Research has credited “flow” with everything from major scientific breakthroughs and creative expression, to landmark athletic achievement. But its productive benefits are by no means exclusive to academics and Olympiads alone; anyone can access it to enhance their performance, and further learning and skill development. So what exactly is flow, and how does it help us access our peak productive performance?
What is flow?
The concept of Flow was first coined by psychologist Mihaly Csikszentmihalyi to describe the optimal mental state where a person becomes completely immersed in an activity. In this state, the person begins to act effortlessly, with every action and decision moving fluidly to the next.
Given the right conditions, you can experience flow in almost any activity – like playing in a band, practising a sport, writing a book, scripting a program, researching a topic, reading or just enjoying a deep conversation.
A huge part of flow is presence: your mind becomes so absorbed in the present moment that time and the outside world melts away. According to Csikszentmihalyi’s, during flow “people are so involved in an activity that nothing else seems to matter”.
This experience of immersion works to create a profound sense of satisfaction. It produces an intense, full-body kind of concentration to which nothing else quite compares – people feel “strong, alert, in effortless control, unselfconscious and at the peak of their abilities.” So while you may completely lose your sense of self in a flow state, you can feel an expanded sense of self upon leaving it.
What happens during flow?
Research has broken down the curious brain function behind flow states to reveal that nearly all the brain’s inputs become focused towards a single activity. Interestingly, the brain mutes interference from our thinking analytical mind – which requires a lot of energy – and instead uses a quicker, more efficient subconscious form of processing. Effectively, we reroute energy used for intensive conscious processing to fuel heightened attention and awareness.
The result of cutting out this self-monitoring, critical processing? We achieve an automatic, seamless state of quick decision making. To borrow the words of respected productivity author Steven Kotler: “The result is liberation. We act without hesitation. Creativity becomes more free-flowing, risk taking becomes less frightening, and the combination lets us flow at a far faster clip.”
The body itself responds positively during flow. Studies show that your breathing deepens, your heart rate slows, and pleasure neurochemicals norepinephrine, dopamine, anandamide and serotonin are released. These responses can all be linked to improvements in attention, lateral thinking, pattern recognition and quick problem solving – all of which support our productive performance.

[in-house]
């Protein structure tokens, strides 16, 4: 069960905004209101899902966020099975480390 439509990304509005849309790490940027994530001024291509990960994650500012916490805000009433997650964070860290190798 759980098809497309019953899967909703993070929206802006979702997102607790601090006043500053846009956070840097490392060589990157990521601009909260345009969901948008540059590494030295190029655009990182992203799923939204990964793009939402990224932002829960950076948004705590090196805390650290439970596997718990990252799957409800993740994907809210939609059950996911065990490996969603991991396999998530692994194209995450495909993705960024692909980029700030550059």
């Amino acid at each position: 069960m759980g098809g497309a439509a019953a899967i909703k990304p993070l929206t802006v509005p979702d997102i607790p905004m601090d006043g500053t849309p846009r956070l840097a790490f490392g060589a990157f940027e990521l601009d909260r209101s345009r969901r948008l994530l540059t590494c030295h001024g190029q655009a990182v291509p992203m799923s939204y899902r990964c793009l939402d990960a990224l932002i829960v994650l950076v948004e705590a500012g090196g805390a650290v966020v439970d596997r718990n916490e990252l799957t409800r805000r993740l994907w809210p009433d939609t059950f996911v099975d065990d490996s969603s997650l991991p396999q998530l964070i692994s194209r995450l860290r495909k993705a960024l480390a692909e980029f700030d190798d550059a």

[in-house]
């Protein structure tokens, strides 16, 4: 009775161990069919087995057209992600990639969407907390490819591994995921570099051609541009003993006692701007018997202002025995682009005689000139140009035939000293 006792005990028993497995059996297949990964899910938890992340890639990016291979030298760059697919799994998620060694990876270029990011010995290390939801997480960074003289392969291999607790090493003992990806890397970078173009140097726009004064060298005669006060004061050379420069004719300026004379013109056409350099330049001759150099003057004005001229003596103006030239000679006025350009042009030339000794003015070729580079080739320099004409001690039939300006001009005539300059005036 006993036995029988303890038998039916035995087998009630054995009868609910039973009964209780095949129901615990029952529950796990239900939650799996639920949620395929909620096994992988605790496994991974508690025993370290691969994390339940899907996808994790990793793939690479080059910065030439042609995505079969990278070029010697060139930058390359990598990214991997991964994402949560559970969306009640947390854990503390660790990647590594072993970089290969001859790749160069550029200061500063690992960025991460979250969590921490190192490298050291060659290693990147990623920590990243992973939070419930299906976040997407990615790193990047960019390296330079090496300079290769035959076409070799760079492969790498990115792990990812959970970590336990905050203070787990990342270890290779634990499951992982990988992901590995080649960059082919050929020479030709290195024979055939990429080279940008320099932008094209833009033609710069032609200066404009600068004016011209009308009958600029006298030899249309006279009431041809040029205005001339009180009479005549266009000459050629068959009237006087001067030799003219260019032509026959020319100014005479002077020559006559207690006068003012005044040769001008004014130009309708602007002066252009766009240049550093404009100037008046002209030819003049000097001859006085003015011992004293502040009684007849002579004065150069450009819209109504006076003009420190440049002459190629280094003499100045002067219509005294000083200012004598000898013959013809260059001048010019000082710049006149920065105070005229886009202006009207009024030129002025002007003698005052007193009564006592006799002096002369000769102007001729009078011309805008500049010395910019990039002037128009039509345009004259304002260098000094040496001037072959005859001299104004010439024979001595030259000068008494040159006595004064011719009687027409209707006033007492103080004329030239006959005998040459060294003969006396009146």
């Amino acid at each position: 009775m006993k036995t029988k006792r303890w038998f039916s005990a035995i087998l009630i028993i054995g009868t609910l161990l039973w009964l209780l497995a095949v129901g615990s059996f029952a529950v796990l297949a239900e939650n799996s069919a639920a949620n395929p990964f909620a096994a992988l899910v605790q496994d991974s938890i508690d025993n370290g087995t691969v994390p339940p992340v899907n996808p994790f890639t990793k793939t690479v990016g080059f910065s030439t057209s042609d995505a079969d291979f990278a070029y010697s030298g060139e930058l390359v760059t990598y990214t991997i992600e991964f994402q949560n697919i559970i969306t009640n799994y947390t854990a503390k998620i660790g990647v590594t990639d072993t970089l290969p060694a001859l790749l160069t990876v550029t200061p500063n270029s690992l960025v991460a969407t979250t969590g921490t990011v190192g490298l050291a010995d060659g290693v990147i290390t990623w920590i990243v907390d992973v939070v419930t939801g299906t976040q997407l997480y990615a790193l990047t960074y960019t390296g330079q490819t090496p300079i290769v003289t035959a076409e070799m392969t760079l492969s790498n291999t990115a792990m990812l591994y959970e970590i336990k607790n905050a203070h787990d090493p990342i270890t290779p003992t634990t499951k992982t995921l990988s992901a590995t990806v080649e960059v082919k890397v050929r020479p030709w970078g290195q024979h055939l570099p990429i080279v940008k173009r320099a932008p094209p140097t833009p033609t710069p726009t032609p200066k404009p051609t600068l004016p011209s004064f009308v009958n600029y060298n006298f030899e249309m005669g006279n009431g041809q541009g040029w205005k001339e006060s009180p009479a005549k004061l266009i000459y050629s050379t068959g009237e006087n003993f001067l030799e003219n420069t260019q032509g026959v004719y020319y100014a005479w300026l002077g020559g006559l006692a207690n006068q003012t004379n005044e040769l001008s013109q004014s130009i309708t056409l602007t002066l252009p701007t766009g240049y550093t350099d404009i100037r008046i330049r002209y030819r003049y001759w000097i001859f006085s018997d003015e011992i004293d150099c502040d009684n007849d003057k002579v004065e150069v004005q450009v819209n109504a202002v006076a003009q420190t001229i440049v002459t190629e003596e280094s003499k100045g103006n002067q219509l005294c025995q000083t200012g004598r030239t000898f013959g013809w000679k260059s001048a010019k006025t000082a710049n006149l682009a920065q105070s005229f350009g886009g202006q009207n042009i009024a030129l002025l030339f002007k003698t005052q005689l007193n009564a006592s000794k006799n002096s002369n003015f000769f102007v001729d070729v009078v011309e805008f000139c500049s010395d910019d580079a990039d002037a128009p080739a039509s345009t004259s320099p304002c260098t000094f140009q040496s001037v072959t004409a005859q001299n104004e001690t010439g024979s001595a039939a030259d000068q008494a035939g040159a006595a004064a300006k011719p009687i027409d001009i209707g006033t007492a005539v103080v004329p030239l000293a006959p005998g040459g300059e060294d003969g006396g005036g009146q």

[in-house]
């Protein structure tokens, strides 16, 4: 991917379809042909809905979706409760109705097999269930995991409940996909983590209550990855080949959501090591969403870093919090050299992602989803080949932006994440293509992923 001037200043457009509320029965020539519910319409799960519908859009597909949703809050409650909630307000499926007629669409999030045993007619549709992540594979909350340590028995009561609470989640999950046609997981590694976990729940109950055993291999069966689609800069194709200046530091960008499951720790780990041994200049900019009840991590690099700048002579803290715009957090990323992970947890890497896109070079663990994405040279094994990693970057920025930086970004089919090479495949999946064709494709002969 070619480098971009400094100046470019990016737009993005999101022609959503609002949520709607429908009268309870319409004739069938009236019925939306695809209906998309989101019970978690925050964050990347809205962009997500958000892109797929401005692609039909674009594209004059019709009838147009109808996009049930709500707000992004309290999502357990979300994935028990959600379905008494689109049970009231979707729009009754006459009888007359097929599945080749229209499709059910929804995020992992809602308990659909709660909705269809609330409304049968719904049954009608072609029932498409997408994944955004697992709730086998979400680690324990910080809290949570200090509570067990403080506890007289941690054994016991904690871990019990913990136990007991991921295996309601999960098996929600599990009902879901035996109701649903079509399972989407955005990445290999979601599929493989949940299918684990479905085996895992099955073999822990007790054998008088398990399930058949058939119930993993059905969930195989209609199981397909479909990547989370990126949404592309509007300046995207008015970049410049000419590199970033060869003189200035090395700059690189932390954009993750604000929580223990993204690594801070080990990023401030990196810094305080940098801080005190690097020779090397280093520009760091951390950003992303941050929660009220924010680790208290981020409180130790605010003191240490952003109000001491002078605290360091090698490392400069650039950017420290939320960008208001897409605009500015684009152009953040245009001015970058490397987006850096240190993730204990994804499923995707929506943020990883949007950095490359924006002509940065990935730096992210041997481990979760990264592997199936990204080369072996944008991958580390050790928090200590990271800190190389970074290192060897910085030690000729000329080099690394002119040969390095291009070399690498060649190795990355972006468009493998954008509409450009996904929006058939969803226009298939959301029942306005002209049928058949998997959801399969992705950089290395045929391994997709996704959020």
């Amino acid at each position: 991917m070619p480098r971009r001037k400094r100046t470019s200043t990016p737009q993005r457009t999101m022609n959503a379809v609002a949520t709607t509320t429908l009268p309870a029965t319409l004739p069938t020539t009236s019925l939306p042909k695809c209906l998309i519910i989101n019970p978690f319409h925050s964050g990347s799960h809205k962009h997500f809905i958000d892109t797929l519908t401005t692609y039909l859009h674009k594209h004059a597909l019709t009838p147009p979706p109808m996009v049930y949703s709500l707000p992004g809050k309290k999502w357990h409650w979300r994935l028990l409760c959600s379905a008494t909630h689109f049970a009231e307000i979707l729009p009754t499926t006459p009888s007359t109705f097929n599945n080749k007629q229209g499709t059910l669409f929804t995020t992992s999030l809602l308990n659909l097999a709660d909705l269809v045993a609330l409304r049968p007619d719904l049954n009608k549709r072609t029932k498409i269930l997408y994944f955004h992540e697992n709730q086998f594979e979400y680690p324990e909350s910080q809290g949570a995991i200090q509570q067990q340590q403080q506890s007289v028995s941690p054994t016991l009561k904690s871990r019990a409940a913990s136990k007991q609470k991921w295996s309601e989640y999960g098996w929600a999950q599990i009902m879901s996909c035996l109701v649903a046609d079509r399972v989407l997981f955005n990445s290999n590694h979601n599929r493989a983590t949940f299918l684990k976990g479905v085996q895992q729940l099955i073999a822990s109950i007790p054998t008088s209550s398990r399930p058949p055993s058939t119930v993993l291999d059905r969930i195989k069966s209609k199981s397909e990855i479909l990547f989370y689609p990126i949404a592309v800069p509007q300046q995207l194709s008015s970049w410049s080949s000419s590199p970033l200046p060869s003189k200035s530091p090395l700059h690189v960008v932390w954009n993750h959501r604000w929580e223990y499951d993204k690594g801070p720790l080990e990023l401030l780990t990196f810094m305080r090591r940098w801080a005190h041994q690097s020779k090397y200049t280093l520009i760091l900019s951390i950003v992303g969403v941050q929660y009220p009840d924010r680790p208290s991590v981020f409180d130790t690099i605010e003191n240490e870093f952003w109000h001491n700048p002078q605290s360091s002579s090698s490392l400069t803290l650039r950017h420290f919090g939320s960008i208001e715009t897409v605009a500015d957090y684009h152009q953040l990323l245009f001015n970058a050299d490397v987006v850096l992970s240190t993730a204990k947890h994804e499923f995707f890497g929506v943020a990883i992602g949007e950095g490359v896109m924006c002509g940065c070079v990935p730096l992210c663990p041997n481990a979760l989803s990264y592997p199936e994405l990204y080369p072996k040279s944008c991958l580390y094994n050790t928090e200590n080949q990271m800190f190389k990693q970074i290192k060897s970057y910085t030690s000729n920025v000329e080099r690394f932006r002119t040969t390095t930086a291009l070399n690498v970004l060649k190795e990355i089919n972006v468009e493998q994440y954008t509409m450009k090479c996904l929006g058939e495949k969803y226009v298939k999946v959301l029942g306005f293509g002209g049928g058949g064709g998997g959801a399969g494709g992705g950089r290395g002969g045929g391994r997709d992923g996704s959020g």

How does flow affect productivity?
These conditions combine to produce a cognitive state that allows people to quickly learn new skills, solve difficult problems and produce at an elite level. As Csikszentmihalyi explains, “your whole being is involved and you're using your skills to the utmost". Studies have continued to validate this, showing that executives are up to 500% more productive when working in flow states, and that flow can halve the time required to train target skills to an expert level.
Aside from helping us access an immersive state of concentration that pushes our cognitive capabilities to their limit, flow directly nourishes two important forms of intrinsic motivation: mastery and autonomy. Flow states feel good because we are completely in control – actively contributing towards something concrete, instead of being passively being led towards something undefined. Since flow can only happen when we have that creative space, and a challenging but surmountable goal to meet, the very conditions of flow are set up to produce our best, most rewarding work.
How we inhibit flow
Unfortunately, the focus, clarity of purpose and challenge required to achieve flow are often lacking in the modern workplace. Our hyper-connected workspaces are saturated with distractions which fracture our focus and remove our space for deep thinking. Instead of focusing on meaningful, challenging tasks, much of our days are spent responding to low-value shallow work like email and chat app pings.
Curiously, these tasks can create a sense of “fake flow”, where we perform a cycle of automatic actions without creating any clear value. Endlessly scrolling newsfeeds and social media creates a similar effect – we may lose our sense of self, but it is passive, directionless and unchallenging, and we emerge from it feeling depleted instead of reinforced.
As our digital interactions become more reactive and unstructured, it becomes harder to stay present and actively prioritize our important work. To reclaim our productive focus and unlock our true potential, we simply need to protect space for deep concentration and practice flow on a regular basis.